An open-data approach for quantifying the potential of taxi ridesharing

Decision Support Systems, Elsevier, ISSN 0167-9236

Volume 99, 2017

DOI:10.1016/j.dss.2017.05.008, Dimensions: pub.1085202630,


* Corresponding author



  1. (1) University of Münster, grid.5949.1
  2. (2) University of Paderborn, grid.5659.f
  3. (3) University of Copenhagen, grid.5254.6, KU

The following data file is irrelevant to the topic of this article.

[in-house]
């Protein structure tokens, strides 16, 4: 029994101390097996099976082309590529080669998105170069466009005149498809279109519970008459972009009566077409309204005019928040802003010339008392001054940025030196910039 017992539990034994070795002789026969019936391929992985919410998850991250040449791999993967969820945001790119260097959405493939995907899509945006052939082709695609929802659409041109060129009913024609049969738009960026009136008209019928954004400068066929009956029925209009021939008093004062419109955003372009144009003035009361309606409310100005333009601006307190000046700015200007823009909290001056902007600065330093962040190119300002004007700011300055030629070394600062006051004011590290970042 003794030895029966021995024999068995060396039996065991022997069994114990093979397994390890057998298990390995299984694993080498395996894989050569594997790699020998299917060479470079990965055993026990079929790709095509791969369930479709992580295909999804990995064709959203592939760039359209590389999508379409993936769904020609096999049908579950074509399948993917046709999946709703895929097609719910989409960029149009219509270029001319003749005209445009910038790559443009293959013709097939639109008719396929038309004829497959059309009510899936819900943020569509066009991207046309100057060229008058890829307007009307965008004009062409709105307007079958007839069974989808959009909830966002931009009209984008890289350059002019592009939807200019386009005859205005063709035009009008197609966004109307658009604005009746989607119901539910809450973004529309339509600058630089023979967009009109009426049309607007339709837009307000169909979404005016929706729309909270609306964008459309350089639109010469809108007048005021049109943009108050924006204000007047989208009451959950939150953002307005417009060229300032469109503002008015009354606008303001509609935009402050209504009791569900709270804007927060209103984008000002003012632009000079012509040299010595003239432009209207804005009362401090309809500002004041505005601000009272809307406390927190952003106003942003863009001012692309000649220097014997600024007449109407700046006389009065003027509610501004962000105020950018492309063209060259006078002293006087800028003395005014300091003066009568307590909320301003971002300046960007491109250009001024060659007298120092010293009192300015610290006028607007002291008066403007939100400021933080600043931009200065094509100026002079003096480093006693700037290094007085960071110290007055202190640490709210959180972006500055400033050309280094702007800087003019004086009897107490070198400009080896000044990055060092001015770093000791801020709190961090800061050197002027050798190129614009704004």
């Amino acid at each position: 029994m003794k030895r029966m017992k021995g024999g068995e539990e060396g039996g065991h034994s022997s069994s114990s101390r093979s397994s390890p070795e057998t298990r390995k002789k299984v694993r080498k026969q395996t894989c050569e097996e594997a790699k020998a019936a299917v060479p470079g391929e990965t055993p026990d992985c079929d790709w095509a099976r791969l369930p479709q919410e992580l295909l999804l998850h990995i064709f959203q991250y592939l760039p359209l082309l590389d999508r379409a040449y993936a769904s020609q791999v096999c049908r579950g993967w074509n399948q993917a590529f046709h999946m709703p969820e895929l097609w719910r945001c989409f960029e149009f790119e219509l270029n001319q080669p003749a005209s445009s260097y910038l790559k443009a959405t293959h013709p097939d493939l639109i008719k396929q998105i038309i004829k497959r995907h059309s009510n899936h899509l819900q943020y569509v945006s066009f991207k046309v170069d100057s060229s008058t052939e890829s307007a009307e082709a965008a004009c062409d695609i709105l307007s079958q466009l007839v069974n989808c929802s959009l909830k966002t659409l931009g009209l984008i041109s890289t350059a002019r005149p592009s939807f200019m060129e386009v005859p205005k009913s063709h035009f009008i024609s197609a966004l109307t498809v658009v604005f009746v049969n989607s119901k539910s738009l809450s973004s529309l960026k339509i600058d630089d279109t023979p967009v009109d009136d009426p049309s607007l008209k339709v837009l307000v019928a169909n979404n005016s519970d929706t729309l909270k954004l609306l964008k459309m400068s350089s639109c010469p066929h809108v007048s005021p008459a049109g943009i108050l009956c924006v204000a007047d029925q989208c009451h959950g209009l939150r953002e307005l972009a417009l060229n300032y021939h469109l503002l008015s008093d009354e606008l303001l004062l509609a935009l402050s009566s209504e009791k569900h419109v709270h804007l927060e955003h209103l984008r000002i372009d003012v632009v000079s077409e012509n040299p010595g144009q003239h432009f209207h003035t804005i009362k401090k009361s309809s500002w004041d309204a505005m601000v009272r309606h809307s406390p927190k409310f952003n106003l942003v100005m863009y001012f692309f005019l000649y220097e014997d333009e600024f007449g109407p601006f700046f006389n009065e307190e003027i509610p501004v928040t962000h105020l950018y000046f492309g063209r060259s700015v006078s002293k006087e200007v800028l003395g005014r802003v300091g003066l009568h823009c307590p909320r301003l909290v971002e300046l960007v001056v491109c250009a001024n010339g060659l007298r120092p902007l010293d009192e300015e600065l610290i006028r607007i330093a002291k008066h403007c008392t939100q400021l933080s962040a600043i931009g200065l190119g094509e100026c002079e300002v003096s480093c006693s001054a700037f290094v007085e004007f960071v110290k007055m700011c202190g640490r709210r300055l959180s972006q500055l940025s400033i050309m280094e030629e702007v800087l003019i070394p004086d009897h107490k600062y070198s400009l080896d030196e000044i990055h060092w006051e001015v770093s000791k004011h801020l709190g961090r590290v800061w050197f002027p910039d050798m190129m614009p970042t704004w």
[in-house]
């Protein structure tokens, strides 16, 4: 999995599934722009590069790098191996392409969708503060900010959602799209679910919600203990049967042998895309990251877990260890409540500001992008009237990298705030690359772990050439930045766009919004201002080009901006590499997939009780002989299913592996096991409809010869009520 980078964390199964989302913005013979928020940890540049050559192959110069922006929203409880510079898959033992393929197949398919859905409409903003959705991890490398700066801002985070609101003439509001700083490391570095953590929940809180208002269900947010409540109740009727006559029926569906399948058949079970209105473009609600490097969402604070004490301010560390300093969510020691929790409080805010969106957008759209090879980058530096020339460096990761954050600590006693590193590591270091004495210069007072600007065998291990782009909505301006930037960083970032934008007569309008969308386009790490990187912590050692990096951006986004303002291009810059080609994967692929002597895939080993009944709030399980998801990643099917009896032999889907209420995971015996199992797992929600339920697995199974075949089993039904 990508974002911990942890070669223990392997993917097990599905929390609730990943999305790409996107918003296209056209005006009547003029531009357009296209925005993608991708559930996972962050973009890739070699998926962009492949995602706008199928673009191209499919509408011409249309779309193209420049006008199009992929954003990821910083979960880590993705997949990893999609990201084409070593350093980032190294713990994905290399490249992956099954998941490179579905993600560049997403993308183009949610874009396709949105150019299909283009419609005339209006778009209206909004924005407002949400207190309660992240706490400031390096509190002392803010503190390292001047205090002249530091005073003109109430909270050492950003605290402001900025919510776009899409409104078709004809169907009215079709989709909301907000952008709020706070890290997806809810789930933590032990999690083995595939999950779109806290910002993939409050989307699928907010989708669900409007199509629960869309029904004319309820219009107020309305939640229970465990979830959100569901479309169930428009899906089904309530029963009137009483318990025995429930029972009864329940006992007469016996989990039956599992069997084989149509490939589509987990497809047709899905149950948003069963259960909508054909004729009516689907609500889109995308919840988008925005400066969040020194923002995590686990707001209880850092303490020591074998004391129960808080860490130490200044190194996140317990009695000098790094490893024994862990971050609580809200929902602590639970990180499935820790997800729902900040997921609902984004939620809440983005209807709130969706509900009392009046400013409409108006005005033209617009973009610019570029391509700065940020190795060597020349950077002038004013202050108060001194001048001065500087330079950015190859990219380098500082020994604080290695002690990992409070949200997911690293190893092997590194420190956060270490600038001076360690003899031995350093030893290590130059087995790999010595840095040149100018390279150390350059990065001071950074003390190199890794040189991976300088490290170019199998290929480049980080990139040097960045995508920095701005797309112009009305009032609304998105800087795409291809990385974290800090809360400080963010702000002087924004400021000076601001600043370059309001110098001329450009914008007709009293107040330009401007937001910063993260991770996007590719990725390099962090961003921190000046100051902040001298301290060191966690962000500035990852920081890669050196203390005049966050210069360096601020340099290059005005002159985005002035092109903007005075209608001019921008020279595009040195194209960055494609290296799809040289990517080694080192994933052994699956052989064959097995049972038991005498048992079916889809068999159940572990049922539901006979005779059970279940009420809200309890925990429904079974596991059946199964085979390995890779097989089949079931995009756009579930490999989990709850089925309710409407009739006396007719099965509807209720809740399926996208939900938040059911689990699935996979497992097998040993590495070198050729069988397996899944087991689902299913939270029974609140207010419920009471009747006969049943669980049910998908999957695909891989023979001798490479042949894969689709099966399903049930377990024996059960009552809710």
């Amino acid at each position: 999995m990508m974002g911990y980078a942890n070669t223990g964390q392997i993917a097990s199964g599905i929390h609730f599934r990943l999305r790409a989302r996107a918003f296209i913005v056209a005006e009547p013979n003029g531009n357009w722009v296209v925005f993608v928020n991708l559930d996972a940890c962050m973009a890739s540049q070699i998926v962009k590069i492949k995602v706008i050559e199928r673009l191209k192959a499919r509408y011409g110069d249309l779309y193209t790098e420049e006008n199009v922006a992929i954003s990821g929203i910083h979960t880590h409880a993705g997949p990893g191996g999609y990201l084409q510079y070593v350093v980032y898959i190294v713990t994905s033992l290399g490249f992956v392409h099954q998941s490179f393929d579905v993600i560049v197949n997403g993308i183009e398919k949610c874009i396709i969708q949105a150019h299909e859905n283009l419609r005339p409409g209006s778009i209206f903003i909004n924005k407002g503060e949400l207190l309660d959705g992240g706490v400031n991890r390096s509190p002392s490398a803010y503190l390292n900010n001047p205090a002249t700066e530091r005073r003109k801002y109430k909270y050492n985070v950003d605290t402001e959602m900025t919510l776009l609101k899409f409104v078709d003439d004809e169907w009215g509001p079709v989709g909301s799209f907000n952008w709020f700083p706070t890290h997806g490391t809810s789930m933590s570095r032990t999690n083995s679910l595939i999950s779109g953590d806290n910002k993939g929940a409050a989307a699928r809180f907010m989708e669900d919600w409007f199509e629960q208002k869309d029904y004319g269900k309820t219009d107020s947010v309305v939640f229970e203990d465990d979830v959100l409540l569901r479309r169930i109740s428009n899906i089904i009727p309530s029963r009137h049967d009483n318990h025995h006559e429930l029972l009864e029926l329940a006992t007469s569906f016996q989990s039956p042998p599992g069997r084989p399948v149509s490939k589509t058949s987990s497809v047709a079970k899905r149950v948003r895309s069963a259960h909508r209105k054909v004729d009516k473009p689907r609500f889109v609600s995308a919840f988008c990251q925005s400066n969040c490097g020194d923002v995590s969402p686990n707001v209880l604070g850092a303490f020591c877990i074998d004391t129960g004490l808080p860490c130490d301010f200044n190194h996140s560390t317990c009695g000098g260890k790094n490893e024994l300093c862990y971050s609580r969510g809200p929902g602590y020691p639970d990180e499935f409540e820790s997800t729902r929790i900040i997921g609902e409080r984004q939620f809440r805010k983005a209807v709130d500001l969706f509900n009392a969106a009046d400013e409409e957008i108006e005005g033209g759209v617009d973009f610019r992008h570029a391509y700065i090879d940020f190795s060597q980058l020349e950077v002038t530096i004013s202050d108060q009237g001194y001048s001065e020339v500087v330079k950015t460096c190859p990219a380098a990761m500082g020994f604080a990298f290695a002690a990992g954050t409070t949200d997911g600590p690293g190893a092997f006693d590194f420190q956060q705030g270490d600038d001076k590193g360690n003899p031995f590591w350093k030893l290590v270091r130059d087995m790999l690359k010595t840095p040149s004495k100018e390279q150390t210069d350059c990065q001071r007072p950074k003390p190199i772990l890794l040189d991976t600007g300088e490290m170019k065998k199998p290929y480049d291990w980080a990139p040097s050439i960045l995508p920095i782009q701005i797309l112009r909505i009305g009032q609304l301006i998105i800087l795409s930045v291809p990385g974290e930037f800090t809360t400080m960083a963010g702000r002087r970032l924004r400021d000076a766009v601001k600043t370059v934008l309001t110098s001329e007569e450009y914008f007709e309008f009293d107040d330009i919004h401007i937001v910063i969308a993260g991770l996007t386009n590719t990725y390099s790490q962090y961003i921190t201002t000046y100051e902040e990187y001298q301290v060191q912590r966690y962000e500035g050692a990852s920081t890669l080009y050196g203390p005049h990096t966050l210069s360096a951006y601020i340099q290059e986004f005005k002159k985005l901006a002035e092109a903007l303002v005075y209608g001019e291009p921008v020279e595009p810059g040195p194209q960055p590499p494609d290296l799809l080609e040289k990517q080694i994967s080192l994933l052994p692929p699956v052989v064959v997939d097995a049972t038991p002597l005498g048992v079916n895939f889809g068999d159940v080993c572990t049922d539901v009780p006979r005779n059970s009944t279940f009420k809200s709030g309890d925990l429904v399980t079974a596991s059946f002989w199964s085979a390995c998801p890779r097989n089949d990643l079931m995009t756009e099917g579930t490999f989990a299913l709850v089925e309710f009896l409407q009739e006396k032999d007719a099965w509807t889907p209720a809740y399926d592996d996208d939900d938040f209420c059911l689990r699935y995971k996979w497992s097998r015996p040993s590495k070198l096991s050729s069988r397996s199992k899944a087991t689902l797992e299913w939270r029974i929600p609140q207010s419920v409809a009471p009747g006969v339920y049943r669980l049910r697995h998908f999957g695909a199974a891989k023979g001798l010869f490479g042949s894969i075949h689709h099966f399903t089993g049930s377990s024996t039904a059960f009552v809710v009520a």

Taxi ridesharing11Taxi ridesharing (TRS), also known as shared taxi or collective taxi, is an advanced form of public transportation with flexible routing and scheduling that matches at least two separate ride requests with similar spatio-temporal characteristics in real-time to a jointly used taxi, driven by an employed driver without own destination. TRS, therefore, differs from private ridesharing, which refers to sharing of rides among private people. TRS is a more restricted dynamic dial-a-ride problem, which considers the requirements of both multiple passengers and the service provider. Because of the pooled simultaneous utilization of a taxi, TRS is collaborative consumption.[This definition has been pasted from the paper, Section 2.2. References are provided there] (TRS) is an advanced form of urban transportation that matches separate ride requests with similar spatio-temporal characteristics to a jointly used taxi. As collaborative consumption, TRS saves customers money, enables taxi companies to economize use of their resources, and lowers greenhouse gas emissions. We develop a one-to-one TRS approach that matches rides with similar start and end points. We evaluate our approach by analyzing an open dataset of >5 million taxi trajectories in New York City. Our empirical analysis reveals that the proposed approach matches up to 48.34% of all taxi rides, saving 2,892,036km of travel distance, 231,362.89l of gas, and 532,134.64kg of CO2 emissions per week. Compared to many-to-many TRS approaches, our approach is competitive, simpler to implement and operate, and poses less rigid assumptions on data availability and customer acceptance.


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